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Eugene Welch, South Cove’s CEO and executive director, said Thursday the bulk of the federal funding is for personal protective equipment and supplies. Any funding earmarked for testing is being used for patient outreach, he said, and South Cove patients are referred elsewhere for COVID-19 screening.

“We’re not doing testing because there’s an abundance of places that are doing testing that can’t get patients [to come] in. What we’ve been trying to do is convince our patients to go for a test," Welch said.

“It would have been the biggest waste of taxpayers’ dollars,” he added, noting South Cove’s Chinatown clinic shares the building with Josiah Quincy Elementary School, where patients are referred to Tufts’ testing site.

Martinez said the city has reached out to South Cove and “urged to them to think about the testing they may need to be providing.”

Other factors curbing the number of infections among Boston’s Asian Americans may also be at play. Suzanne Lee, the former principal of Josiah Quincy Elementary School, has been impressed by precautions taken by her fellow Chinatown residents. As COVID-19 cases mounted in China, she noticed people in Chinatown started wearing masks around the neighborhood as early as January.

A pedestrian passed a mural advertising Kaze Shabu Shabu restaurant on Harrison Avenue in Chinatown on May 21.
A pedestrian passed a mural advertising Kaze Shabu Shabu restaurant on Harrison Avenue in Chinatown on May 21.Lane Turner/Globe Staff

Before Governor Charlie Baker implemented a statewide order requiring the use of face coverings in public, employees at Ming’s Supermarket, an Asian grocer in the South End near Chinatown, chastised her for not wearing mask in the store. During a recent trip to distribute masks to residents of a Chinatown senior housing complex, some refused to open the door when Lee knocked, asking that she leave her donation in the hallway outside.

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“They’re very cautious because they know the story coming out from China and they know a lot of people... in China, and news just travels how furious this virus is,” said Lee, who is also a member of the mayor’s inequities task force.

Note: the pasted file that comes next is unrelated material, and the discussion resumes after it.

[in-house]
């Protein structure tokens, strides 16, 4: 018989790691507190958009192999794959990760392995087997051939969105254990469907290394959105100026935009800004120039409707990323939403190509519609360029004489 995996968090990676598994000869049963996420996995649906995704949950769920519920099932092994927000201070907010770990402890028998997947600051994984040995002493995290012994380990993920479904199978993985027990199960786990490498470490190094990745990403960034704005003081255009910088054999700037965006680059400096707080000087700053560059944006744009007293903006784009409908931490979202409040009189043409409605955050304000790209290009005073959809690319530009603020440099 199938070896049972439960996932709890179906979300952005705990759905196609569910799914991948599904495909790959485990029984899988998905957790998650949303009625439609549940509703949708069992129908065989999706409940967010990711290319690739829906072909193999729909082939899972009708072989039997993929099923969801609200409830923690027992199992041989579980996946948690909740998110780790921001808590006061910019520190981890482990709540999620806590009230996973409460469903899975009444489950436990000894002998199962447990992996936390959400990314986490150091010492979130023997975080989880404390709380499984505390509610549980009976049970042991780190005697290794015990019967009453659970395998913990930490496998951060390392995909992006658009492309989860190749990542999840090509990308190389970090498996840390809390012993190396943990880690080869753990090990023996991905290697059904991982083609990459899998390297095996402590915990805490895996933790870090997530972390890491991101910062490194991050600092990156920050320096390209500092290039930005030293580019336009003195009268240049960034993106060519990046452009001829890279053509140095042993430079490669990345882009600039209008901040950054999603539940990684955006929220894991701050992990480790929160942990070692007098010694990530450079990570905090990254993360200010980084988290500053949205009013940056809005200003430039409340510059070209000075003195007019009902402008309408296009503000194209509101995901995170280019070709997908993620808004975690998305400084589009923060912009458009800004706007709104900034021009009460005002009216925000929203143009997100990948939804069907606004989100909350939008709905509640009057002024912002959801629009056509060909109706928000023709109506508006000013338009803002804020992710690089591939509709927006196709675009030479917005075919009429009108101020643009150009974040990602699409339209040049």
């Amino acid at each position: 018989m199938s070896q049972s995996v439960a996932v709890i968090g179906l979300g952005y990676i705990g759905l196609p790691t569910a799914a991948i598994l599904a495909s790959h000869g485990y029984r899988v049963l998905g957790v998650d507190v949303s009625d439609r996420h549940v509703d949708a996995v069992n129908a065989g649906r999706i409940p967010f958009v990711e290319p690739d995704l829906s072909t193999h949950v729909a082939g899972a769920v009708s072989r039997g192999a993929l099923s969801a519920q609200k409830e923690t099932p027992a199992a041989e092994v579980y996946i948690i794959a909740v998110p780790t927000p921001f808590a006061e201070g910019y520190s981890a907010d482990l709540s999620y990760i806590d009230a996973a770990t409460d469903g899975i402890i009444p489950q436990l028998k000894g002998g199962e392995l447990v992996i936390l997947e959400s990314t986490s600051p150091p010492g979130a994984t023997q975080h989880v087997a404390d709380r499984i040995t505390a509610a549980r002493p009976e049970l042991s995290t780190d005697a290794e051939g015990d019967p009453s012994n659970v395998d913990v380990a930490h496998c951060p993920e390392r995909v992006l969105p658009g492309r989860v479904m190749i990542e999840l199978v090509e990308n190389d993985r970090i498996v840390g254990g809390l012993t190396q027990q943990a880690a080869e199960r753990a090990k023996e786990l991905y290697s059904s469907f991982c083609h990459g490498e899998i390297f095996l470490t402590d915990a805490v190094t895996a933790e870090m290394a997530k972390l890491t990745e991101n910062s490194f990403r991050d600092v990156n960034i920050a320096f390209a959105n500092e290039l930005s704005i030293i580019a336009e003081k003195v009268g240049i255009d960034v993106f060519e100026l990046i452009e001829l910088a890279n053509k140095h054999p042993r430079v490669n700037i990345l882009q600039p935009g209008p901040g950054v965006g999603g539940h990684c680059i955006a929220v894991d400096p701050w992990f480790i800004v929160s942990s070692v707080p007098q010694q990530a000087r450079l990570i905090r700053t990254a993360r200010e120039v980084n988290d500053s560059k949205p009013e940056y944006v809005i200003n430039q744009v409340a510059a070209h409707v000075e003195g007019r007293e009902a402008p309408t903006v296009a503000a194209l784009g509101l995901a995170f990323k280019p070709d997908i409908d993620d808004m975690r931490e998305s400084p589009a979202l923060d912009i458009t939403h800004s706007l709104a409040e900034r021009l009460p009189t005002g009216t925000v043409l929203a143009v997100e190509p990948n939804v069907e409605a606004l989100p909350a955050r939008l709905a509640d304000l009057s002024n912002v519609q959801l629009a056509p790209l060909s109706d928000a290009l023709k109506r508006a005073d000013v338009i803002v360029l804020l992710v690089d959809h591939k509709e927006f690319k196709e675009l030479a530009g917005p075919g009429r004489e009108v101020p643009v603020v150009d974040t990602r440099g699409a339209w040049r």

And while some in the US have resisted wearing masks to slow the spread of the virus, Asian communities here and abroad have long embraced the practice, said Andrew Leong, a philosophy professor at the University of Massachusetts Boston, owing, perhaps, to memories of the deadly SARS outbreak that originated in China in late 2002.

“Within the Asian American community, we have a little bit more sensitivity toward these things," Leong said. “We as a country in the United States really weren’t touched by [SARS], but, if you’re talking about Asians in this country, with extended family members in Asia and going back and forth, and also reading the news from Asia, we would be a little bit more educated."

But Dr. Elisa Choi, an internist, fears more insidious barriers may be contributing to the low caseload. Choi, who leads the Massachusetts chapter of the American College of Physicians, said anti-Asian racism — a disturbing consequence of the misinformation and scaremongering surrounding the virus — could discourage Asian Americans from getting tested, fearing the harassment they might face if they were identified as COVID-19 positive.

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“The racism being directed at Asians as it relates to unfounded fears and ignorance about Asians being the source of, or the root of, or the cause of this pandemic... can really impact the psychology of how individuals who identify with being Asian may think about how they seek care for possible COVID-19," Choi said.

Fear of harassment, unfortunately, may be a potent incentive among many Asian Americans for sticking close to home. On a recent afternoon outside the Eliot Norton Park playground in Chinatown, Jen Lee, a 65-year-old retiree, explained through an interpreter in a mix of Cantonese and English how she feels safer in her neighborhood than in other parts of Boston, where, as a Chinese woman, she believes she’s more likely to be harassed.

Here in Chinatown, she said, residents are “anxious” about the virus. She rarely sees her neighbors in her multi-unit apartment building. She only hears them when they take out their trash. When the pandemic began, she said she already had a collection of masks at home and started wearing hers long before the governor’s order.

“At the beginning, when only the Chinese were wearing [masks], we got a lot of harassment,” she said. “Now so many more people wear masks, it’s not a big deal.”


Deanna Pan can be reached at deanna.pan@globe.com. Follow her on Twitter @DDpan.